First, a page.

Banishment Censorship of Twains Huckleberry Finn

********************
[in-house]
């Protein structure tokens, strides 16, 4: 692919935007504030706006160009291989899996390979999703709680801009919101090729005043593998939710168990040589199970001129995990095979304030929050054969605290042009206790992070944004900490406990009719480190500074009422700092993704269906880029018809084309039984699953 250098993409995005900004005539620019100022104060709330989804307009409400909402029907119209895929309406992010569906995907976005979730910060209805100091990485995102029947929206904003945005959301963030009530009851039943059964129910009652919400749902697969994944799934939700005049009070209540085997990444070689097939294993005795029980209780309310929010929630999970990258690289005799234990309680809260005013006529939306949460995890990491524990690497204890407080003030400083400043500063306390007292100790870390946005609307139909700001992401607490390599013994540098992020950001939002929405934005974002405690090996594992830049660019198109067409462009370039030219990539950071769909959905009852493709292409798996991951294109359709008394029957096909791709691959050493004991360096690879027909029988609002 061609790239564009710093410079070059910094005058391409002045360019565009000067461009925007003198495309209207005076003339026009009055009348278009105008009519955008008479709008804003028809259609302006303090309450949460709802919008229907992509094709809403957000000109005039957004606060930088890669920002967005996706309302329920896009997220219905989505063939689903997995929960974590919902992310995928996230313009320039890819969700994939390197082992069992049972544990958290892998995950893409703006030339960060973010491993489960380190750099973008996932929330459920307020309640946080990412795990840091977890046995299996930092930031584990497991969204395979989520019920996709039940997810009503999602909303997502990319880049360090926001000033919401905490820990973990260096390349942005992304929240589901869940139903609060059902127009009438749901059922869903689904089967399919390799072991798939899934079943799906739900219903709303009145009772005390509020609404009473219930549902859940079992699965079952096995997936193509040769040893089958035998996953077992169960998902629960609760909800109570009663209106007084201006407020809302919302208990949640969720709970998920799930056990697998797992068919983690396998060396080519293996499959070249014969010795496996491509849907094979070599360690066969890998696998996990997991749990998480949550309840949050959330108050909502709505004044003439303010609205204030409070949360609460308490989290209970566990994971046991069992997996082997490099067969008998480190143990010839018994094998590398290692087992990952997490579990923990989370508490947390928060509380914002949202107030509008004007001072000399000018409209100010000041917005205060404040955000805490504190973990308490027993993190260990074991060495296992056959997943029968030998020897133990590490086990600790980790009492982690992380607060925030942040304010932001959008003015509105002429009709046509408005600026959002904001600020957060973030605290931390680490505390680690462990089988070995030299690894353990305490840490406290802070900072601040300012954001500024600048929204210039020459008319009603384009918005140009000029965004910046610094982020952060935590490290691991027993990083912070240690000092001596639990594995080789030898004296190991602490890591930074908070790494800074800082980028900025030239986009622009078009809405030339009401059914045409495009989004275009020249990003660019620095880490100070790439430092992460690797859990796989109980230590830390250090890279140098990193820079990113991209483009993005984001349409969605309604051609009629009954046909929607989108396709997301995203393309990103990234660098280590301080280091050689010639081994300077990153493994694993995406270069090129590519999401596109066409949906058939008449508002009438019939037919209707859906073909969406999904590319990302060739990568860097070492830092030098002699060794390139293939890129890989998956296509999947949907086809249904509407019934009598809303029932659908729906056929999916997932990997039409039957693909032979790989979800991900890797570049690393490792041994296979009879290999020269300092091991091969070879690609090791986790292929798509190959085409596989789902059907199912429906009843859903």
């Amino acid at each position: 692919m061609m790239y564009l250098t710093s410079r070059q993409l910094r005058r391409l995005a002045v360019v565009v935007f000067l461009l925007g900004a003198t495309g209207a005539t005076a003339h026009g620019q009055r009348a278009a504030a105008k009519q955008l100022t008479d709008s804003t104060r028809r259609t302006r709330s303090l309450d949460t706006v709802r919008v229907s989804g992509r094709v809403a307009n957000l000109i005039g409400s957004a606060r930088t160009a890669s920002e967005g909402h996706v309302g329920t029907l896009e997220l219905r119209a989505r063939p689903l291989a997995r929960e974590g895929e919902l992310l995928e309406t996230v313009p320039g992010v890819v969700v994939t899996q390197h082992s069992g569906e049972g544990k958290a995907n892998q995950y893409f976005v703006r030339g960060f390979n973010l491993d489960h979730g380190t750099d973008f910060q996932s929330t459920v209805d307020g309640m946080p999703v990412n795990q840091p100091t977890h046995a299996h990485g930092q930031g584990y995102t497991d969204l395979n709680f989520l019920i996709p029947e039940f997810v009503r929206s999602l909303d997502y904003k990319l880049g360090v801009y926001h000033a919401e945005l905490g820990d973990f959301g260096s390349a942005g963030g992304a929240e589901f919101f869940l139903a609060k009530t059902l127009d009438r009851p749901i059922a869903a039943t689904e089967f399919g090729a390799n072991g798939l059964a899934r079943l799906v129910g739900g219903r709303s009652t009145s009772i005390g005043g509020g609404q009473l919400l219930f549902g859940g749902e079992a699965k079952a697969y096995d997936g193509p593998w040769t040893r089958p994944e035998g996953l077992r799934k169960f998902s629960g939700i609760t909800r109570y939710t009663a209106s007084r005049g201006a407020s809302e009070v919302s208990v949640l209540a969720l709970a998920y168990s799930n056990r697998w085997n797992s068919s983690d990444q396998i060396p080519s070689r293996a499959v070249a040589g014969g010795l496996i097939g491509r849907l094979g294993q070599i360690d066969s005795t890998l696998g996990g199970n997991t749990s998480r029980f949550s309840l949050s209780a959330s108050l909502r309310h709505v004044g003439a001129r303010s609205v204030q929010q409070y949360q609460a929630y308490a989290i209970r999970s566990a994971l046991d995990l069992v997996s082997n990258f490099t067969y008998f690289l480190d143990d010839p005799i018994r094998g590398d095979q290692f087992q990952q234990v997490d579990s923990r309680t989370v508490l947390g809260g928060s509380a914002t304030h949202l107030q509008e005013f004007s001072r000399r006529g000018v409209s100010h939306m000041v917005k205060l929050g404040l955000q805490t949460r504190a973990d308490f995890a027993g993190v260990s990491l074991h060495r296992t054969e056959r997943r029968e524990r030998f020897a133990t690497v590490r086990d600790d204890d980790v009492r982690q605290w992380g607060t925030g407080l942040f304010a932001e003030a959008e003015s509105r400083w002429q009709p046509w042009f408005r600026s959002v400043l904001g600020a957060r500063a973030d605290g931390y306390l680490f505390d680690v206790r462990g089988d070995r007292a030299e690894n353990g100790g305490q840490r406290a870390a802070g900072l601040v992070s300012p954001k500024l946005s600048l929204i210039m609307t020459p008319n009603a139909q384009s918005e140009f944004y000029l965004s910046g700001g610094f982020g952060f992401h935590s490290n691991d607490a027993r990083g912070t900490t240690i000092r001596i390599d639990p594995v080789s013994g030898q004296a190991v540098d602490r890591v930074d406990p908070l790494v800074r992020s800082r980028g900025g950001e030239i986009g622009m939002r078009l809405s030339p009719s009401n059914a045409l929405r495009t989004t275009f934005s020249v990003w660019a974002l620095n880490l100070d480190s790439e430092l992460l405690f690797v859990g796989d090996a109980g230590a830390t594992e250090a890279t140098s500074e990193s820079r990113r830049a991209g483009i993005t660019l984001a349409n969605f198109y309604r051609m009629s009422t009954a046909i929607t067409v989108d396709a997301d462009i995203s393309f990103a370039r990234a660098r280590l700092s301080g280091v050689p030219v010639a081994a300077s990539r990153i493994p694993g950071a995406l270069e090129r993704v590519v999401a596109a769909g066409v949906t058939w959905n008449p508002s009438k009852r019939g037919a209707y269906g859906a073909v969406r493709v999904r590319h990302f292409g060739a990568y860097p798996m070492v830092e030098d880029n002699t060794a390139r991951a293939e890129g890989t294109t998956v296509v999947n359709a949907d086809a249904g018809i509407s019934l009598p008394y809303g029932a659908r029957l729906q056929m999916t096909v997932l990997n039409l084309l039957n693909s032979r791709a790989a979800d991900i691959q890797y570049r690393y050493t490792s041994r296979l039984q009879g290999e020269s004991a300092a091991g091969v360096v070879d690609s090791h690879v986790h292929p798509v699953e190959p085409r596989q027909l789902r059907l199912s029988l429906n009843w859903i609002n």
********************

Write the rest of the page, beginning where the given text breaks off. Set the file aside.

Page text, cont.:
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Banishment Censorship of Twains Huckleberry Finn Banishment? The novel, The Adventures of Huckleberry Finn, by Mark Twain, has received much criticism through the years. Yet Ernest Hemingway, among other great American writers, considers this work a great American classic. This novel addresses many social issues in the South before the Civil War, causing some critics to find it racist or degrading to the African American culture. For this reason, these critics often attempt to ban Huckleberry Finn, or at least censor it, taking it out of the teaching curriculum for junior high and high school students. Analyzing Twain’s major themes—his satire of racism, the cruelty of the dehumanization of Jim—and the ignorance and inhumanity of the South reveals that although some subjects and terms used are somewhat mature, this book has valuable lessons to teach. Huck says, “Human beings can be awful cruel to one another” (225). Throughout the novel, Twain uses satire to address issues about which he feels strongly. The two main areas he satires are racism, and the cruelty of human beings. He does this so that the reader has the ability to think on his own and draw their own conclusions and opinions about the happenings of that time. Huck, “Tom”, and Aunt Sally are speaking to one another about the boat ride, Aunt Sally asked Huck if it hurt anyone and he says, “No’m. Killed a nigger” (216). Aunt Sally responds with, “Well, it’s lucky; because sometimes people do get...

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